In acute (short lasting) diarrhoea, symptoms come on suddenly but usually clear up within five to 10 days. Chronic (long lasting) diarrhoea continues longer than 4 weeks. You should always tell your GP if your diarrhoea doesn’t go away.
Whether your diarrhoea is acute or chronic, your gut is trying to expel something it doesn’t like. Of course, the question is why that’s happening. When you know that, you can address the root cause and hopefully stop the symptoms.
There is an almost endless list of reasons why you could have diarrhoea. Like bloating, a common reason is dysbiosis, either in your small or large intestine.
Our Gut Health Tests reveal your levels of friendly and potentially less-friendly bacteria in your large intestine, and whether or not you have parasites or an overgrowth of candida (an opportunistic yeast). Confirming these or ruling them out is a crucial step on the road to tackling diarrhoea.
The NHS says that it’s normal to have as little as three bowel movements a week, but many experts disagree.
“Optimal bowel transit time is 12 to 24 hours,” says Liz Lipski, PhD, author of Digestive Wellness: How to Strengthen the Immune System and Prevent Disease Through Healthy Digestion. “Three bowel movements a week amounts to a transit time of 56 hours, which is way too long.”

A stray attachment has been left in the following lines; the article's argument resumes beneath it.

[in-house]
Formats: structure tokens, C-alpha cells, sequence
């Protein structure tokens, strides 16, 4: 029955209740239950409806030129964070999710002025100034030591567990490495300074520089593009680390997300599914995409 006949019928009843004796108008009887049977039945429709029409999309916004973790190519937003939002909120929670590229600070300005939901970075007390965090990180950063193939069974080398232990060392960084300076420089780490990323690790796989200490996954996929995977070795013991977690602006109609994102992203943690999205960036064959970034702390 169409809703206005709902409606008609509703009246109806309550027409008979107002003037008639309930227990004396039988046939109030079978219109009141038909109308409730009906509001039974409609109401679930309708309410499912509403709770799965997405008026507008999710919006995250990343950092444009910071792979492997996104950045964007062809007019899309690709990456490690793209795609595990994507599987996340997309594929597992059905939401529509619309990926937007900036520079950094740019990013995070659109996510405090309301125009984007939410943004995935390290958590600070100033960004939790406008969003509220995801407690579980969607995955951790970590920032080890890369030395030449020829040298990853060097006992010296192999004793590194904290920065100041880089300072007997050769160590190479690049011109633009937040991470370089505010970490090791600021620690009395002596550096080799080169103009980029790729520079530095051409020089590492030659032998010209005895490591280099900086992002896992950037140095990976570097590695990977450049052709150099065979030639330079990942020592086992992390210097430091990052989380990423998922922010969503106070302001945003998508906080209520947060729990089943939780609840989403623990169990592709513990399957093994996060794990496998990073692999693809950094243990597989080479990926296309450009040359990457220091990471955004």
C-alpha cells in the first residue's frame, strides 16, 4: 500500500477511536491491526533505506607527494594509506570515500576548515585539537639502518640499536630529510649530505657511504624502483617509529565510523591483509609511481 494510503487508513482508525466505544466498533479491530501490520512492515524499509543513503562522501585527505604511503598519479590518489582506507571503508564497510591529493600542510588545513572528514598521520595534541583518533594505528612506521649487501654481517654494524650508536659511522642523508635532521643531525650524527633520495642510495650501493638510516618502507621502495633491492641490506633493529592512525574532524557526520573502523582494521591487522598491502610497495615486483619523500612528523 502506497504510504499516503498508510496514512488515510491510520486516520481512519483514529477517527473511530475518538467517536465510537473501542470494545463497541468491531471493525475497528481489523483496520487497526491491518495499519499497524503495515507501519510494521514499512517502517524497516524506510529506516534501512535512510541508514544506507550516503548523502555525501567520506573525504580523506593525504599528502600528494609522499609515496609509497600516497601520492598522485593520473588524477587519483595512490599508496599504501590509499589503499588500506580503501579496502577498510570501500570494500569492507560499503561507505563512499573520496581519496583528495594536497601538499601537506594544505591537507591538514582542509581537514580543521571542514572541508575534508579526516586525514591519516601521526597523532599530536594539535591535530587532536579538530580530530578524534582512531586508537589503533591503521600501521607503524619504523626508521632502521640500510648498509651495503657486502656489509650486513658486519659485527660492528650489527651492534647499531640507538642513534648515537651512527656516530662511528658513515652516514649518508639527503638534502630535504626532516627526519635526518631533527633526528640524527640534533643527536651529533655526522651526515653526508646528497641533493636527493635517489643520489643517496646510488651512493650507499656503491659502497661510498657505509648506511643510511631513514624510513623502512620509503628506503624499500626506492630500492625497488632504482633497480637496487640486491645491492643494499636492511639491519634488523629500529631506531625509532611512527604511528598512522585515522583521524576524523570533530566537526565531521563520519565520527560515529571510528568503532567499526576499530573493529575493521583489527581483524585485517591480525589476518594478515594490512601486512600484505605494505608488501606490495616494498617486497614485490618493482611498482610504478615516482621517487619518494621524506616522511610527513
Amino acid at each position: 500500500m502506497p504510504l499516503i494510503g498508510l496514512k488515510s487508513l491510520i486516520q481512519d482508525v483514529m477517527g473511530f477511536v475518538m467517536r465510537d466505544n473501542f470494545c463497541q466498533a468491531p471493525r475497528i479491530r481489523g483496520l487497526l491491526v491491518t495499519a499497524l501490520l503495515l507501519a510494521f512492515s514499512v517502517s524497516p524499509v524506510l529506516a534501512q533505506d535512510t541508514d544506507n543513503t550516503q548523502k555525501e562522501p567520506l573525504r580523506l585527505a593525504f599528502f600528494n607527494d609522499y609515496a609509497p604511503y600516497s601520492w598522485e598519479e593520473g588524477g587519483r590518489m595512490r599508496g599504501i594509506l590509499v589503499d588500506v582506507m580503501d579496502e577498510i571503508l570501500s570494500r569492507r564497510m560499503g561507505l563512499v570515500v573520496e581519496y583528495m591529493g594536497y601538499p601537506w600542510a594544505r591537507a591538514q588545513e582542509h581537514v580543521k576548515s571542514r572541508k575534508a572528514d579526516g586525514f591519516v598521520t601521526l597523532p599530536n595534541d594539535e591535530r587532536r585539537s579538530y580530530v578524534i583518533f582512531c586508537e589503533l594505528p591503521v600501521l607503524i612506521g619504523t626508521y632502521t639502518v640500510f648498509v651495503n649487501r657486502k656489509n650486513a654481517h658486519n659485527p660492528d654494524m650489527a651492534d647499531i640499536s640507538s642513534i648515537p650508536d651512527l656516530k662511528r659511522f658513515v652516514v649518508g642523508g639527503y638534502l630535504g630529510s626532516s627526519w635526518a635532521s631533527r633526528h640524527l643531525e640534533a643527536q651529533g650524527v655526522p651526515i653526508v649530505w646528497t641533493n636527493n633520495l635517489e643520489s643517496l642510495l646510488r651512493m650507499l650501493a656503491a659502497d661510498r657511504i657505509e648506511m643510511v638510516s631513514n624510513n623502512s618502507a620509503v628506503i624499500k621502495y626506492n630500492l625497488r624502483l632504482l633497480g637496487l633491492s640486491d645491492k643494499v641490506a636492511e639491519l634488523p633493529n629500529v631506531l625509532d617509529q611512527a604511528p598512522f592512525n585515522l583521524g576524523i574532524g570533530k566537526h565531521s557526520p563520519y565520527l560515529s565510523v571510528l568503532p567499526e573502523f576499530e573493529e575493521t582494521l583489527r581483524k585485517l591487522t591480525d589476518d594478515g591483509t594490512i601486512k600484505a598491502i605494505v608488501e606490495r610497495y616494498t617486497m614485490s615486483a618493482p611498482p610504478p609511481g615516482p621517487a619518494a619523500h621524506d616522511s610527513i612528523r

There’s no simple answer to the question of why you have constipation. However, possible reasons include:
To find out more about constipation, check out our article Constipation and the NHS: what are your options?
If you ask anyone what causes heartburn, they’re likely to say “too much stomach acid.” That sounds sensible, but it actually makes no sense when you look a bit deeper.
Reflux is more common in older people, but our stomach acid production slows down as we age [Source: PubMed]. So why do older people, with less stomach acid, get heartburn and reflux?
One of the causes of reflux is actually low stomach acid [Source: PubMed]. The reason acid suppressants like Gaviscon or Omeprazole work is because the stomach acid is in the wrong place. Symptoms of heartburn are caused by stomach acid refluxing into the oesophagus, so eliminating stomach acid with drugs relieves those symptoms.
But that doesn’t fix the issue of why the acid is in the wrong place, which according to recent research, is as a result of high pressure in the abdomen [Source: PubMed]. That pressure pushes the stomach contents, including acid, through the ‘trapdoor’ at the bottom of your oesophagus and up into your throat.